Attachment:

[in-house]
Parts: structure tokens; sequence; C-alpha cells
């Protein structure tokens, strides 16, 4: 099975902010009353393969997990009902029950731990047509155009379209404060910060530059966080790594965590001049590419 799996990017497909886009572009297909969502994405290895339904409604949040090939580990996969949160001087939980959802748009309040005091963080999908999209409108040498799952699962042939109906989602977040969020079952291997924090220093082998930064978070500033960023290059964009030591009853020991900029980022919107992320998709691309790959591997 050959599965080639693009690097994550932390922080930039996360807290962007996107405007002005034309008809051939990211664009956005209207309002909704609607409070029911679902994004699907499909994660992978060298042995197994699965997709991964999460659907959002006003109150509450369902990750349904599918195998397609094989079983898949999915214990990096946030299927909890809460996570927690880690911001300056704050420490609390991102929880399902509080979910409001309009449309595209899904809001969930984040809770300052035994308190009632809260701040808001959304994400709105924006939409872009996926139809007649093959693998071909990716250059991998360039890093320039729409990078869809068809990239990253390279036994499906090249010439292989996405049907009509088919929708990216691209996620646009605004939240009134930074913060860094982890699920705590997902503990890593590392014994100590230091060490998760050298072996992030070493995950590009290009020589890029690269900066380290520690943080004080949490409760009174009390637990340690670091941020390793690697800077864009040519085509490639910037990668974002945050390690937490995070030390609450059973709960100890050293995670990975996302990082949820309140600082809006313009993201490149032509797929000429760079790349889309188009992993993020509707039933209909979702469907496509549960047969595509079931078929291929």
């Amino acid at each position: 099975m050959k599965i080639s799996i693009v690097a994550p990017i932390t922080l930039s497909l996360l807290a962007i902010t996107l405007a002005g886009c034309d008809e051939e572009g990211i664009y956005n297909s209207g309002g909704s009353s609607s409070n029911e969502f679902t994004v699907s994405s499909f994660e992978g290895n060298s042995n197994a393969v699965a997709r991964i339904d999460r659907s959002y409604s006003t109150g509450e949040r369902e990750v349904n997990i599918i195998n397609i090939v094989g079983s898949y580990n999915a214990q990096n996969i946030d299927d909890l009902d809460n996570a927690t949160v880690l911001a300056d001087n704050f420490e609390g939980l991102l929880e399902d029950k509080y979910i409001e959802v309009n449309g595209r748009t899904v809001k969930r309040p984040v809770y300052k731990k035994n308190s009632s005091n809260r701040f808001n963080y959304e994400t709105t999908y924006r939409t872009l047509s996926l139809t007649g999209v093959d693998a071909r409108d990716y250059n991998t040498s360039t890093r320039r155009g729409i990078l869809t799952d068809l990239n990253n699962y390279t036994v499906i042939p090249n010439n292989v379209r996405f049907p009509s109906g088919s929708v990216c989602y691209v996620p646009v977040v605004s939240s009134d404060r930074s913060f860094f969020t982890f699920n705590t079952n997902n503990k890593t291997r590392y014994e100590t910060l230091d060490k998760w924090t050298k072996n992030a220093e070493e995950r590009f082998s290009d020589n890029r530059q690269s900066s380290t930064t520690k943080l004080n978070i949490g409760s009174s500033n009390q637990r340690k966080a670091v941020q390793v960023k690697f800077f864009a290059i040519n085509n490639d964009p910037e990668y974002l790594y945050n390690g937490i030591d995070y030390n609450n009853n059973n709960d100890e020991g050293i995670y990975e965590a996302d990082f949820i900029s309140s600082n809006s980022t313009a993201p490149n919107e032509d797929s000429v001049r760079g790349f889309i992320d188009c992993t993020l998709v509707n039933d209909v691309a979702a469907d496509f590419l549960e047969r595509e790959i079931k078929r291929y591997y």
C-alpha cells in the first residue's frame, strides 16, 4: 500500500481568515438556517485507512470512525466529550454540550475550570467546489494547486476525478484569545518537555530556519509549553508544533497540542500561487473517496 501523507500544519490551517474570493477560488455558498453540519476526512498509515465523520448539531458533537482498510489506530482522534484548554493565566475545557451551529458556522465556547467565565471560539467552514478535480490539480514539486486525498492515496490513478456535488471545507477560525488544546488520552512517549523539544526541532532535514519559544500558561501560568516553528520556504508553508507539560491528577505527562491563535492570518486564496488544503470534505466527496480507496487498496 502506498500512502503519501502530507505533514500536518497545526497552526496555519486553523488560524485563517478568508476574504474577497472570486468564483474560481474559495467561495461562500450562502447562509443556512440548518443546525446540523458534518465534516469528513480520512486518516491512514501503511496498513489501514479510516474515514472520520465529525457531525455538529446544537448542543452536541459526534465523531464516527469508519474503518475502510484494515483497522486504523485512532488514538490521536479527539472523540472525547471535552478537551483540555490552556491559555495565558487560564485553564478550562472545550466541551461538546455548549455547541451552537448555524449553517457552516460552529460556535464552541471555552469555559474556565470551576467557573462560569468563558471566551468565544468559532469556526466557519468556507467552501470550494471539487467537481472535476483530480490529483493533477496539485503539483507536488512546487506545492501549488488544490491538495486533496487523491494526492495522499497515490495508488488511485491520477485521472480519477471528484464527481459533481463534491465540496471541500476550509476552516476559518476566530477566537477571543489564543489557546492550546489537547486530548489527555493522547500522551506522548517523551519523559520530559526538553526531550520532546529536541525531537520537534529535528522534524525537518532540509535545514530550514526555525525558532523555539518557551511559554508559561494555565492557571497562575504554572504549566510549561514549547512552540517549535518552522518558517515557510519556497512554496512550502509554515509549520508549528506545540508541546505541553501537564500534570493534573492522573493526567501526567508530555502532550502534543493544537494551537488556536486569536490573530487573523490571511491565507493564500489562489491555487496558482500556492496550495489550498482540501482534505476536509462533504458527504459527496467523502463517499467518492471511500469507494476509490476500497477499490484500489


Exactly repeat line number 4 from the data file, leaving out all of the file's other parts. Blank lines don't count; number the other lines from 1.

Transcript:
């Amino acid at each position: 099975m050959k599965i080639s799996i693009v690097a994550p990017i932390t922080l930039s497909l996360l807290a962007i902010t996107l405007a002005g886009c034309d008809e051939e572009g990211i664009y956005n297909s209207g309002g909704s009353s609607s409070n029911e969502f679902t994004v699907s994405s499909f994660e992978g290895n060298s042995n197994a393969v699965a997709r991964i339904d999460r659907s959002y409604s006003t109150g509450e949040r369902e990750v349904n997990i599918i195998n397609i090939v094989g079983s898949y580990n999915a214990q990096n996969i946030d299927d909890l009902d809460n996570a927690t949160v880690l911001a300056d001087n704050f420490e609390g939980l991102l929880e399902d029950k509080y979910i409001e959802v309009n449309g595209r748009t899904v809001k969930r309040p984040v809770y300052k731990k035994n308190s009632s005091n809260r701040f808001n963080y959304e994400t709105t999908y924006r939409t872009l047509s996926l139809t007649g999209v093959d693998a071909r409108d990716y250059n991998t040498s360039t890093r320039r155009g729409i990078l869809t799952d068809l990239n990253n699962y390279t036994v499906i042939p090249n010439n292989v379209r996405f049907p009509s109906g088919s929708v990216c989602y691209v996620p646009v977040v605004s939240s009134d404060r930074s913060f860094f969020t982890f699920n705590t079952n997902n503990k890593t291997r590392y014994e100590t910060l230091d060490k998760w924090t050298k072996n992030a220093e070493e995950r590009f082998s290009d020589n890029r530059q690269s900066s380290t930064t520690k943080l004080n978070i949490g409760s009174s500033n009390q637990r340690k966080a670091v941020q390793v960023k690697f800077f864009a290059i040519n085509n490639d964009p910037e990668y974002l790594y945050n390690g937490i030591d995070y030390n609450n009853n059973n709960d100890e020991g050293i995670y990975e965590a996302d990082f949820i900029s309140s600082n809006s980022t313009a993201p490149n919107e032509d797929s000429v001049r760079g790349f889309i992320d188009c992993t993020l998709v509707n039933d209909v691309a979702a469907d496509f590419l549960e047969r595509e790959i079931k078929r291929y591997y």